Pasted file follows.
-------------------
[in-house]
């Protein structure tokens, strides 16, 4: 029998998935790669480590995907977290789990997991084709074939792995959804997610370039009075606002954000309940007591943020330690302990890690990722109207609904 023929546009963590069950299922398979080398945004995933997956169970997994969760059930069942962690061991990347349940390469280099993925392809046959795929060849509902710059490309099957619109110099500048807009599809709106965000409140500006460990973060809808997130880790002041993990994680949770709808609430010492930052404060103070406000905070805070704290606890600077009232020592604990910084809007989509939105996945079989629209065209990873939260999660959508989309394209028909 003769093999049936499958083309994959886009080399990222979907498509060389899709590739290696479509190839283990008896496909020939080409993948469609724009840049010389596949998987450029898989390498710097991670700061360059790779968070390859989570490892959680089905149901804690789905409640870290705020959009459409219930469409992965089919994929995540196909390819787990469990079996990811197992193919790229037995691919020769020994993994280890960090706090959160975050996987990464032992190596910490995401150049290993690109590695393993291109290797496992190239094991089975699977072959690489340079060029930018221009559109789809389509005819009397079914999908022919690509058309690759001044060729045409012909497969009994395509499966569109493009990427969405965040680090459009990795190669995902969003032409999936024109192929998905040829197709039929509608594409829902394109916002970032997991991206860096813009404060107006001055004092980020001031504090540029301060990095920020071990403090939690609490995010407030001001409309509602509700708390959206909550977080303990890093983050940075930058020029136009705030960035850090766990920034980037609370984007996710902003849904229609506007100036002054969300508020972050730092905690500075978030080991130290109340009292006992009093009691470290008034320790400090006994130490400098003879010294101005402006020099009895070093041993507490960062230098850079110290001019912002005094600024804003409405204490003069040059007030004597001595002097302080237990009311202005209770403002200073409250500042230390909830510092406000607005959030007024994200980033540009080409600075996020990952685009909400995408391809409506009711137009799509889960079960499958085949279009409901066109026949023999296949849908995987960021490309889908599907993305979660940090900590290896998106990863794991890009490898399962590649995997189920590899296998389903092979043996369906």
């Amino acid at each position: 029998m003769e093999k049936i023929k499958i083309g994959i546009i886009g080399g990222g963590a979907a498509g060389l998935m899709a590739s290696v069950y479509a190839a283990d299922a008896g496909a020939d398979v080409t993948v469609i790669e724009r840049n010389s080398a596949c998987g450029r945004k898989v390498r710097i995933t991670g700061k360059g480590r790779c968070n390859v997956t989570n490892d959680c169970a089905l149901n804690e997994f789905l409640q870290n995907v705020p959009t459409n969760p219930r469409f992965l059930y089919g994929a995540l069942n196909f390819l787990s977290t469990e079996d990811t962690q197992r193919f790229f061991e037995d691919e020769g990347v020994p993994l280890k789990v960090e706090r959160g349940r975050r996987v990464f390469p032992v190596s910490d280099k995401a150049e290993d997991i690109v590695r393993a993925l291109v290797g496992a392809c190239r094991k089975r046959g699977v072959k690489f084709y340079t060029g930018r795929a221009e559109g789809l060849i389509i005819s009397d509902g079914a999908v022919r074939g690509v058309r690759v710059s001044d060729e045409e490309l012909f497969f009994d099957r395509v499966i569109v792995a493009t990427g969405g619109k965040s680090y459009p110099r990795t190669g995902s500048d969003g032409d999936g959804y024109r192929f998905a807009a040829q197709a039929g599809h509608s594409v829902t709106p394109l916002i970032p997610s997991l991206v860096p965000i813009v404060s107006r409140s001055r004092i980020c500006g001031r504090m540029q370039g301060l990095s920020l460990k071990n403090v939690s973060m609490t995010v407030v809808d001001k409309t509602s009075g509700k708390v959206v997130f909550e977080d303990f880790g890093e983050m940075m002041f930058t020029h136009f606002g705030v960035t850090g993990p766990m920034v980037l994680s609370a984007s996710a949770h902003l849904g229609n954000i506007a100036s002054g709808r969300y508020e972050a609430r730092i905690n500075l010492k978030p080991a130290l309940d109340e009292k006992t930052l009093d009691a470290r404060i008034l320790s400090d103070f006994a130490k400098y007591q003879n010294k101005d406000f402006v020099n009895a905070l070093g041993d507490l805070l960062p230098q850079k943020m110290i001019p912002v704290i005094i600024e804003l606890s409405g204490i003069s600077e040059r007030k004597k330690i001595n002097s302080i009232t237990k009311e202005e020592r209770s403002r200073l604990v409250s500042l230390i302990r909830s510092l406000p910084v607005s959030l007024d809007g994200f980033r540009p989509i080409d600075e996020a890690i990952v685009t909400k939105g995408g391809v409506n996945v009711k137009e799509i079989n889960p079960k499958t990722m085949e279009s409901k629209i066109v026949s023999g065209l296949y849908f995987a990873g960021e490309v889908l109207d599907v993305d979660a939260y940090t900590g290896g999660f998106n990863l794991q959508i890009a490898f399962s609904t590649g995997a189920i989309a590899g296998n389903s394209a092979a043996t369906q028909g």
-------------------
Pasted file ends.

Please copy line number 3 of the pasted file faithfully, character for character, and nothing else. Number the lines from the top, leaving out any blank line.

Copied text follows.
């Amino acid at each position: 029998m003769e093999k049936i023929k499958i083309g994959i546009i886009g080399g990222g963590a979907a498509g060389l998935m899709a590739s290696v069950y479509a190839a283990d299922a008896g496909a020939d398979v080409t993948v469609i790669e724009r840049n010389s080398a596949c998987g450029r945004k898989v390498r710097i995933t991670g700061k360059g480590r790779c968070n390859v997956t989570n490892d959680c169970a089905l149901n804690e997994f789905l409640q870290n995907v705020p959009t459409n969760p219930r469409f992965l059930y089919g994929a995540l069942n196909f390819l787990s977290t469990e079996d990811t962690q197992r193919f790229f061991e037995d691919e020769g990347v020994p993994l280890k789990v960090e706090r959160g349940r975050r996987v990464f390469p032992v190596s910490d280099k995401a150049e290993d997991i690109v590695r393993a993925l291109v290797g496992a392809c190239r094991k089975r046959g699977v072959k690489f084709y340079t060029g930018r795929a221009e559109g789809l060849i389509i005819s009397d509902g079914a999908v022919r074939g690509v058309r690759v710059s001044d060729e045409e490309l012909f497969f009994d099957r395509v499966i569109v792995a493009t990427g969405g619109k965040s680090y459009p110099r990795t190669g995902s500048d969003g032409d999936g959804y024109r192929f998905a807009a040829q197709a039929g599809h509608s594409v829902t709106p394109l916002i970032p997610s997991l991206v860096p965000i813009v404060s107006r409140s001055r004092i980020c500006g001031r504090m540029q370039g301060l990095s920020l460990k071990n403090v939690s973060m609490t995010v407030v809808d001001k409309t509602s009075g509700k708390v959206v997130f909550e977080d303990f880790g890093e983050m940075m002041f930058t020029h136009f606002g705030v960035t850090g993990p766990m920034v980037l994680s609370a984007s996710a949770h902003l849904g229609n954000i506007a100036s002054g709808r969300y508020e972050a609430r730092i905690n500075l010492k978030p080991a130290l309940d109340e009292k006992t930052l009093d009691a470290r404060i008034l320790s400090d103070f006994a130490k400098y007591q003879n010294k101005d406000f402006v020099n009895a905070l070093g041993d507490l805070l960062p230098q850079k943020m110290i001019p912002v704290i005094i600024e804003l606890s409405g204490i003069s600077e040059r007030k004597k330690i001595n002097s302080i009232t237990k009311e202005e020592r209770s403002r200073l604990v409250s500042l230390i302990r909830s510092l406000p910084v607005s959030l007024d809007g994200f980033r540009p989509i080409d600075e996020a890690i990952v685009t909400k939105g995408g391809v409506n996945v009711k137009e799509i079989n889960p079960k499958t990722m085949e279009s409901k629209i066109v026949s023999g065209l296949y849908f995987a990873g960021e490309v889908l109207d599907v993305d979660a939260y940090t900590g290896g999660f998106n990863l794991q959508i890009a490898f399962s609904t590649g995997a189920i989309a590899g296998n389903s394209a092979a043996t369906q028909g």